(Nanowerk.com) The Otto-Hahn group “Quantum Networks” at the Max-Planck-Institute of Quantum Optics in Garching is researching such a “quantum modem”. The team has now achieved a first breakthrough in a relatively simple but highly efficient technology that can be integrated into existing fibre optic networks.
basic research is already working on the quantum internet. Many applications will be more specialised and less sensual than video conferencing, but the importance of absolutely spy-proof long-distance communication is understandable to everyone. “In the future, a quantum internet could be used to connect quantum computers located in different places,” Andreas Reiserer says, “which would considerably increase their computing power!” The physicist heads the independent Otto-Hahn research group “Quantum Networks” at the Max-Planck-Institute of Quantum Optics in Garching.
The “quantum modem” is designed to efficiently establish a connection between flying and stationary qubits. For this purpose, the team around doctoral student Benjamin Merkel has developed a new technology and has just demonstrated its basic functionality. Its crucial advantage is that it could be integrated into the existing telecommunications fibre-optic network. This would be the fastest way to advance a functioning long-distance networking of quantum technologies.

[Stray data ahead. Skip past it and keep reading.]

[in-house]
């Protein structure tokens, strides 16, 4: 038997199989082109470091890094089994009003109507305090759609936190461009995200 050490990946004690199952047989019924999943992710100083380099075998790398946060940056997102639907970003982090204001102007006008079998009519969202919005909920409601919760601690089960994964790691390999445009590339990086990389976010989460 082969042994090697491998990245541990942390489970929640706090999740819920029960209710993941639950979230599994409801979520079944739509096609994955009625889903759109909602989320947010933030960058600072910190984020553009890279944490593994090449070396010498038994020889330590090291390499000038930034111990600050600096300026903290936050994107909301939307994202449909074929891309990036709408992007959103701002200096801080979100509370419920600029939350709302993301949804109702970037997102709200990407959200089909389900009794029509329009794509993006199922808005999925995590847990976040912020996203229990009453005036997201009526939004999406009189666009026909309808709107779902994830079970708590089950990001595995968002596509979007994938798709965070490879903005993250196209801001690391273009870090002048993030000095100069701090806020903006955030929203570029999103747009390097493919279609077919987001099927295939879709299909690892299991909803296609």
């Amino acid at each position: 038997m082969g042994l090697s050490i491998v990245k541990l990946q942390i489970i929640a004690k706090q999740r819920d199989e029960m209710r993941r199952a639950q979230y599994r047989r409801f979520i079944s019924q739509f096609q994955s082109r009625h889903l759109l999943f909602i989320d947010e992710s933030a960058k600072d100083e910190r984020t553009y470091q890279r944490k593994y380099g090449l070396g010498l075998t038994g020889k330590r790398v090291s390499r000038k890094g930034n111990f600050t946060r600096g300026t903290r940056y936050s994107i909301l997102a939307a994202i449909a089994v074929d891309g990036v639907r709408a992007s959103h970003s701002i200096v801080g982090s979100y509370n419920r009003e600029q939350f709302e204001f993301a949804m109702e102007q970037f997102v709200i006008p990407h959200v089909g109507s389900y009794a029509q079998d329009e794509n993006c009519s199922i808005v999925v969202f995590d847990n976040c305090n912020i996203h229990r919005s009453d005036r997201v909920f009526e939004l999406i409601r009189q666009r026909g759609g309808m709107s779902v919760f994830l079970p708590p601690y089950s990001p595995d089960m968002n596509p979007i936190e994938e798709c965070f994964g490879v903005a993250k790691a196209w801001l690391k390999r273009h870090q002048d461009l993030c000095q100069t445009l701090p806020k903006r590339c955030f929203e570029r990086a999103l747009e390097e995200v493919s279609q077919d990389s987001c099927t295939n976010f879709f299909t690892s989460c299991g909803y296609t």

The Garching quantum modem is still purely fundamental research. But it has the potential to advance the technical realisation of a quantum internet.
“We are very happy about this success,” Reiserer says. As a next step, he wants to improve the experiment such that individual erbium atoms can be addressed as qubits via laser light. This is not only an important step towards a usable quantum modem. Erbium atoms as qubits in a crystal may even serve directly as a quantum processor, which is the central part of a quantum computer. This would make the modem easily compatible with such quantum terminals.